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Archive for May 27th, 2012

In August of 2010, the City of Tucson adopted the Urban Overlay District (UOD) enabling ordinance which allows the City to initiate re-zonings for districts where transit oriented development is desired.  The intent is to enable streamlined re-zoning.  New UODs will be coming fast and will cover a lot of ground along the warehouse district, the boundaries of the U of A,  Grant Road, Broadway Boulevard,  22nd Street, the Modern Street Car route, Fourth Avenue and many other transit designated areas in the near future.  The first tentatively adopted UOD is the Main Gate District, currently stalled with a legal challenge by West University Neighborhood Association.   As an example of one single UOD, there are 17 parcels that stand to receive added value by the stroke of a pen.  There is little going into surrounding neighborhoods but a promise for trickle down benefits.  UODs typically border and impact established neighborhoods along selected transit routes.  Although U of A neighborhoods managed to curb mis-use of R1 and R2 uses after a decade of illegally permitted student group homes by the City of Tucson,  residents  continue to feel divestment, stress and disrespect.  Campus Acquisitions plans to spend 70 million dollars on two 14 story high rises.  Most of the height is added value.  If 2/3’s was added value, then 3% would be 1.4 million dollars, but don’t count on it benefiting impacted neighborhoods as the overlay has no link to any kind of neighborhood impact fee structure.  That’s a lost opportunity.  Neighborhoods need to be asking for the UOD enabling ordinance to be re-written to insure mutuality in benefits to protect neighborhoods.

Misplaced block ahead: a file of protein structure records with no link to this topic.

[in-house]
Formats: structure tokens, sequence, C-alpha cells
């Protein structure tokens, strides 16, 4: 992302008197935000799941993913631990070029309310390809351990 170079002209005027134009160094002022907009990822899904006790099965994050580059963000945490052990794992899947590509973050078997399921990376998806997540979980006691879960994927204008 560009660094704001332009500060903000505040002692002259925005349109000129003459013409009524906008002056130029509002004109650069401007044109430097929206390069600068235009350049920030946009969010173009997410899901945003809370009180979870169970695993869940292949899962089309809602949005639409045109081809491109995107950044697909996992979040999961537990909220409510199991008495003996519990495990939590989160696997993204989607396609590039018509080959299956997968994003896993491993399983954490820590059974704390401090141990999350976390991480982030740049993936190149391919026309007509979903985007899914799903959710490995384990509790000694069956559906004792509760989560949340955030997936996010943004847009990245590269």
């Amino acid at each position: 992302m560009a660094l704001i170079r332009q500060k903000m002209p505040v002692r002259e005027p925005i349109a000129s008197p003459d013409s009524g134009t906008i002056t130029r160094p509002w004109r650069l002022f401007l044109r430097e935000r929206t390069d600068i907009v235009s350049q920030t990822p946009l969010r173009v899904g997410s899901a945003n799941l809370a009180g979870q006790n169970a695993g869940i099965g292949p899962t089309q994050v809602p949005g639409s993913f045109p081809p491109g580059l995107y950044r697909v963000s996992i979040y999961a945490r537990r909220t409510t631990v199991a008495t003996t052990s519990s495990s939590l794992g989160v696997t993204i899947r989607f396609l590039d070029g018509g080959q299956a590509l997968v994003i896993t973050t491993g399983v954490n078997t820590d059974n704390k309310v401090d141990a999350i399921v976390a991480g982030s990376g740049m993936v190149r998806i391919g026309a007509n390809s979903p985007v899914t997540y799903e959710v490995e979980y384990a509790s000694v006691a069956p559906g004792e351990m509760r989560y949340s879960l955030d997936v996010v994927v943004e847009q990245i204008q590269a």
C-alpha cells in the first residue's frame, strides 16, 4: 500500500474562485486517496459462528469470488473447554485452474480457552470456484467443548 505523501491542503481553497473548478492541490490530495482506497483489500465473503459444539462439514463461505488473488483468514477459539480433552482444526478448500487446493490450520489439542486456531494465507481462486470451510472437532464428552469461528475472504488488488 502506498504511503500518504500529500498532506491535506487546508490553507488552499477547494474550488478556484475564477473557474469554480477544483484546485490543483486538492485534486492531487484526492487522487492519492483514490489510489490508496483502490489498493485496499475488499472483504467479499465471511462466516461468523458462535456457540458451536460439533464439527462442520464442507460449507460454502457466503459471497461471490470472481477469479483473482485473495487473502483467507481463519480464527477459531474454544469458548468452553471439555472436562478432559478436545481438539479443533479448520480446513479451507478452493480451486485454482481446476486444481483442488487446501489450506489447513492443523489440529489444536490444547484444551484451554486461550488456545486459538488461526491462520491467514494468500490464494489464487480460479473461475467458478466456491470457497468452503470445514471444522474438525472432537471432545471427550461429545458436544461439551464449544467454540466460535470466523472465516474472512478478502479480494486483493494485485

What will turn around divestment of R1 and R2 uses around the U of  A and downtown is not solely fussing building heights, but channeling funds into our neighborhoods through UOD neighborhood reinvestment / impact  fees that are solely an opt in mechanism.  Call them NRIFS if you want.  Matching up reinvestment districts with  H.U.D. community / neighborhood empowerment programs,   Ground Work USA, and possible fee waivers, could be an enormous boom to residential resurgence in these impact districts.   R1 and R2 uses around UODs could see a increase in value and demand.  U of A neighborhoods, currently under fire have to  ask for this while the opportunities are here.

Here is an interesting May 27th, Sunday Star article; New developments with top-flight amenities expected to draw students nearer to UA, which neglects to discuss the impact of dense housing development along the edges of  U of A neighborhoods many of which will be enabled by UODs. 

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